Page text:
"It's a good thing because it gives fans access to the players," said safety Ryan Mundy, who also tweets.
Some players hold contests to give away cleats or game balls to their followers. Others re-tweet fan comments or post pictures. Detroit Lions coach Jim Schwartz tweets about his iPod's playlists, and Seattle Seahawks coach Pete Carroll tweets inspirational messages. Most players tweet about football, but some give a blow-by-blow account of their day.
Some, like safety Troy Polamalu and receiver Hines Ward, use Twitter to promote charitable causes. Mr. Polamalu participates in TwitChange, an online auction where Twitter users bid to have their favorite celebrities follow them. The proceeds benefit Operation Once in a Lifetime, which provides financial support to soldiers and their families. Mr. Harrison uses Twitter to promote the James Harrison Family Foundation, which raises money for children with physical disabilities. Mr. Ward linked his Facebook page to a Twitter account to promote Hines Ward Helping Hands Foundation, a charity that benefits underprivileged children.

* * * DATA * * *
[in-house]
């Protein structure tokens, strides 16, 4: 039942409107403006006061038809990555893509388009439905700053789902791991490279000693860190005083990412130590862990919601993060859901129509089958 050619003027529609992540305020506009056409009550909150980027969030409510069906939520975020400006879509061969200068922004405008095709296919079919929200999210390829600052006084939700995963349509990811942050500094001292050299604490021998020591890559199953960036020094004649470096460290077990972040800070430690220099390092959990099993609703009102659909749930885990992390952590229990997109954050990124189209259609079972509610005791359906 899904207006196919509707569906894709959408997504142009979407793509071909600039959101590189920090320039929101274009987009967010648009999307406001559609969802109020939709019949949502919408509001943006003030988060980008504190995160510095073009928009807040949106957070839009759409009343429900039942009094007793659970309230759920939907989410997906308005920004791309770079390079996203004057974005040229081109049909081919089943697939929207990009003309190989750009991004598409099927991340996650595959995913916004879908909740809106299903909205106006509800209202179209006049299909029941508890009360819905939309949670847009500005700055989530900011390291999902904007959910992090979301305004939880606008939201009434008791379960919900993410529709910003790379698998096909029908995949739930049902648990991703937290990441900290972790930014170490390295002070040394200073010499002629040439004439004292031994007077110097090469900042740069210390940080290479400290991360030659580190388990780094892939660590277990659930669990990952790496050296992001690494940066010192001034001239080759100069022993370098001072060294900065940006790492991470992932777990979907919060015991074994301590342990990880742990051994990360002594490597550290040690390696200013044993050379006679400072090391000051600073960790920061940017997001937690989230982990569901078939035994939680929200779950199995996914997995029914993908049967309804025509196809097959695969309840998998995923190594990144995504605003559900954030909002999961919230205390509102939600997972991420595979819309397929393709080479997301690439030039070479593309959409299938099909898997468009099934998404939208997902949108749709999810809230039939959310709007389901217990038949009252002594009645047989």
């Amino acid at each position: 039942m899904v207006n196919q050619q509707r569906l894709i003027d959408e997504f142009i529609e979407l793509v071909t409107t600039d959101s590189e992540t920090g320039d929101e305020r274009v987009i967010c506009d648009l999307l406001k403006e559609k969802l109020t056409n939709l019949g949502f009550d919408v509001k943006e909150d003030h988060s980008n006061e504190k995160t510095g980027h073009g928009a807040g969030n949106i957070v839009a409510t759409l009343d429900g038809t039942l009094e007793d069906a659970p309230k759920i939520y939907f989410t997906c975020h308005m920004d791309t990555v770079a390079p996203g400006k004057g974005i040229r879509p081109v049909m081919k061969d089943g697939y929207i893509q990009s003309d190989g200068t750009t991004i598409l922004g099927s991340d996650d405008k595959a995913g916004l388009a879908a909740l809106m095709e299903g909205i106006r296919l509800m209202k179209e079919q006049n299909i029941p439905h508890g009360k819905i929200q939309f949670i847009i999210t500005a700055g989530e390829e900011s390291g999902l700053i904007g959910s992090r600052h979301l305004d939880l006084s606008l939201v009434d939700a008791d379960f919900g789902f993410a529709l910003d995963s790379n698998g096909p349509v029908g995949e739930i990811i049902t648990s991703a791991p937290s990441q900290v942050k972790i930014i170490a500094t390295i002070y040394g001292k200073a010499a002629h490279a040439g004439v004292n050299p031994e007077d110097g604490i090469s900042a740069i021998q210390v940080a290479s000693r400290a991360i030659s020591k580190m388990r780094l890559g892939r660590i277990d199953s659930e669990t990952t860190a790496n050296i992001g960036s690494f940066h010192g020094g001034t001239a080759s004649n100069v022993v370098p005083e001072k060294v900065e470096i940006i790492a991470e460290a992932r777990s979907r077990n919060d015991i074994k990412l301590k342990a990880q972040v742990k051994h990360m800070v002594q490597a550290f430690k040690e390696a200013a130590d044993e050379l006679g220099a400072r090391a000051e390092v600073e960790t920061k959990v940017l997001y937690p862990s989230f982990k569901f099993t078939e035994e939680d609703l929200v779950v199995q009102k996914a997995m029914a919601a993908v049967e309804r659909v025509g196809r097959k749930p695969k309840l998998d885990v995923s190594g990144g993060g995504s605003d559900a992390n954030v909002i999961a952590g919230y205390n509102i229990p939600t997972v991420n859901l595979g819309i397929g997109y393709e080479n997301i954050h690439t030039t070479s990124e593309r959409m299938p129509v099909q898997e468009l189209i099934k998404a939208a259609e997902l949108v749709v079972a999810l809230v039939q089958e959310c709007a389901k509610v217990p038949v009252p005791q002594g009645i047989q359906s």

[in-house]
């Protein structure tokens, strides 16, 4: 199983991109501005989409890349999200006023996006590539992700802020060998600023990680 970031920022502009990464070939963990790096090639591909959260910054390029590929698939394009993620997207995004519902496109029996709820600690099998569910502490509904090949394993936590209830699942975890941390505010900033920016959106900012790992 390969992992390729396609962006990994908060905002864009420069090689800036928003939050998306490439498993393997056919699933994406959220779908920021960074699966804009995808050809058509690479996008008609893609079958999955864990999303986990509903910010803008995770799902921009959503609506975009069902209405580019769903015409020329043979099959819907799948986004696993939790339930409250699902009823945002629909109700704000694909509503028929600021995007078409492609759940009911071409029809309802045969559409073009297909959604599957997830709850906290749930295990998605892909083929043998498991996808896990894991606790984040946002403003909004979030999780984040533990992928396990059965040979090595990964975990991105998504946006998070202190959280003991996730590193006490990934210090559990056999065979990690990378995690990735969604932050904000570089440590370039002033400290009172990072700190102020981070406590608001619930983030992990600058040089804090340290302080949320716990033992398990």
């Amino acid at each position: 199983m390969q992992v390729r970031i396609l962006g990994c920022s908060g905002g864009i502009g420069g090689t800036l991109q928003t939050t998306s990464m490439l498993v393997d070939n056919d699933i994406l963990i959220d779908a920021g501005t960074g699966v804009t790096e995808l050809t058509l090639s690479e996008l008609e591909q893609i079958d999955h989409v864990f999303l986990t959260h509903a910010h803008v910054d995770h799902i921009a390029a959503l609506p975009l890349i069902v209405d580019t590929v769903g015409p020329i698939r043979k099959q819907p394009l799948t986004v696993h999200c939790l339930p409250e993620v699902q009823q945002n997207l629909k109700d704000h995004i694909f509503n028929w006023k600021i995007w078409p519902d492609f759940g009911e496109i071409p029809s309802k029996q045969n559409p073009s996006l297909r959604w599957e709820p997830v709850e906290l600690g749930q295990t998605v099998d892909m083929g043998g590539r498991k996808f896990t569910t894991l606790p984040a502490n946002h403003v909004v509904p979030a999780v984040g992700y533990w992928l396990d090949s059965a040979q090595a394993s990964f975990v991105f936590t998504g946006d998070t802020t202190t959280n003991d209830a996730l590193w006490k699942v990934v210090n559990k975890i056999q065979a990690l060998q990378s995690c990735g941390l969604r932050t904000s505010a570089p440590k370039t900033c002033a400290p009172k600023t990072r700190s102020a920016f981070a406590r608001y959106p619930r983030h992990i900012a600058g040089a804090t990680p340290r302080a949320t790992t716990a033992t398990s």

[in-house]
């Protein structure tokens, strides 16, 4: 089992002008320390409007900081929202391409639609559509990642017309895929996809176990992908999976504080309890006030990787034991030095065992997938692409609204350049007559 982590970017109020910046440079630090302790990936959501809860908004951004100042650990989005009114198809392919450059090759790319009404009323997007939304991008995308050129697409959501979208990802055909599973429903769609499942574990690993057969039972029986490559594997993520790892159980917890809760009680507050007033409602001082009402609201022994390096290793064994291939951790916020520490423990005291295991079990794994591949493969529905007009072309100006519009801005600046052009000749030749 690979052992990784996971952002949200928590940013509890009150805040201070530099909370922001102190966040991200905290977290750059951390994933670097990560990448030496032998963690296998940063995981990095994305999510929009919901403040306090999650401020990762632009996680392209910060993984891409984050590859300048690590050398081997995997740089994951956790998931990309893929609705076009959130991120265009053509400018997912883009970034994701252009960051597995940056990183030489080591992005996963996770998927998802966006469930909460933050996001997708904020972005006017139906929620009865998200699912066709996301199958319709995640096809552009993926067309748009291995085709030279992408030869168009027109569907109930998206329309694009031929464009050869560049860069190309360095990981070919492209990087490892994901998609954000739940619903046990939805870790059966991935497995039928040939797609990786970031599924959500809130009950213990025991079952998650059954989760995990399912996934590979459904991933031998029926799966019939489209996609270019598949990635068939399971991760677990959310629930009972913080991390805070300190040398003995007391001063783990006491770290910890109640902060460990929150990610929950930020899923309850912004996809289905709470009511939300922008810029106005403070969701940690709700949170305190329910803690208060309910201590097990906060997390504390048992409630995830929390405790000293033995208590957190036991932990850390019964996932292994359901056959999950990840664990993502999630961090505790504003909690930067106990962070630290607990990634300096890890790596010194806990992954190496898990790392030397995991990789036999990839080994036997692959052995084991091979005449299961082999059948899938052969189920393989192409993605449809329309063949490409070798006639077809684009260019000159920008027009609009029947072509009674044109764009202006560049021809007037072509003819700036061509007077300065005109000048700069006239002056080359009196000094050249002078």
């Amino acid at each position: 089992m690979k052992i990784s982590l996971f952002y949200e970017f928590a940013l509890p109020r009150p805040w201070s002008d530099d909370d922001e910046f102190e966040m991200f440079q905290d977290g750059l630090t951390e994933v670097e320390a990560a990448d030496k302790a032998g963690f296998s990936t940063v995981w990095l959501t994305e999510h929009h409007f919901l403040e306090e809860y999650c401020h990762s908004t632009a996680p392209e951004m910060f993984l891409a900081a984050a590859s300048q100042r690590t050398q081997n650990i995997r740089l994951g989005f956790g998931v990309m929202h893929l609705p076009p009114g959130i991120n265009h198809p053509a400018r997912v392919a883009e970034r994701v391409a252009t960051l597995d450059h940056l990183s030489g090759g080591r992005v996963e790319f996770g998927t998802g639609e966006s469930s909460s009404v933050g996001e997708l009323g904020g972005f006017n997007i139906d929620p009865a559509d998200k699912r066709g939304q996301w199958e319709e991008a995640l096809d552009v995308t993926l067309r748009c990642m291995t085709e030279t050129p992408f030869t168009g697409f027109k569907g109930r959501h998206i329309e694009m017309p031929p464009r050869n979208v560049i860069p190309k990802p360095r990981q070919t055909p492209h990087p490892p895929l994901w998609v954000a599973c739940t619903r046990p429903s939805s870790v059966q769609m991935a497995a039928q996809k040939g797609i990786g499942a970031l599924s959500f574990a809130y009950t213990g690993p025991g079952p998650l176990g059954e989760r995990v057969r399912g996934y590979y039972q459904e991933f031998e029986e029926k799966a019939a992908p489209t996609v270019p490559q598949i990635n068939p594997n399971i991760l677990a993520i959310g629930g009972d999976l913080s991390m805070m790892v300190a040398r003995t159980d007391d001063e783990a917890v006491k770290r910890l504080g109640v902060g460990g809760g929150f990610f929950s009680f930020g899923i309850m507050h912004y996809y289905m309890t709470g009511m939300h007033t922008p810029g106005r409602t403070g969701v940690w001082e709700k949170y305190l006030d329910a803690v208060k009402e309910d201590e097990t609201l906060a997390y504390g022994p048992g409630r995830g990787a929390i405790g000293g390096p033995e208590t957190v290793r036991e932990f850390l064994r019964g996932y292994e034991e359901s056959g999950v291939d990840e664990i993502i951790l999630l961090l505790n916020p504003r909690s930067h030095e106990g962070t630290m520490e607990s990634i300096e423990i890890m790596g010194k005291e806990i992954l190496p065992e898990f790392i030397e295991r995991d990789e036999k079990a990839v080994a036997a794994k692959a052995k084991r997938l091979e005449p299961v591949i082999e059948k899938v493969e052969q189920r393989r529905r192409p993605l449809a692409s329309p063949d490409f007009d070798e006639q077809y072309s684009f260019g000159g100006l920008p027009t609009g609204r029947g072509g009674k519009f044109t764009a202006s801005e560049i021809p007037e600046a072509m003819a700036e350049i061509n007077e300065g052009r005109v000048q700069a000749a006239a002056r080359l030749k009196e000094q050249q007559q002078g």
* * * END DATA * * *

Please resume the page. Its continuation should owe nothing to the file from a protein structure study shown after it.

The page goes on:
"I've just always been a charitable guy," Mr. Ward said. "Pittsburgh, one thing about it, I'm always giving back to this city because this city has given me some great years."
As positive as Twitter can be, the public nature of the tweets can get users into trouble. "American Idol" host Ryan Seacrest once tweeted the results of the show before it aired. American congressmen have created security risks by tweeting details about their locations in Baghdad. And while former Steelers receiver Santonio Holmes' tweet alluding to marijuana use wasn't the sole reason he was traded during the offseason, it didn't help, either.
"People take a lot of things out of context," Steelers receiver Mike Wallace said. "You have to be smart about what you say."
The NFL does not allow players to tweet from between 90 minutes before a game until after their post-game media responsibilities conclude. Mr. McCarthy said the policy is consistent with the league's other policies regarding game-day technology use, as well as common sense.
"Would you want your dentist tweeting while performing a filling on you?" he said.
The NFL now tweets to promote games, release information and keep fans updated. Commissioner Roger Goodell has more than 105,000 followers, and Mr. Aiello and Mr. McCarthy both tweet.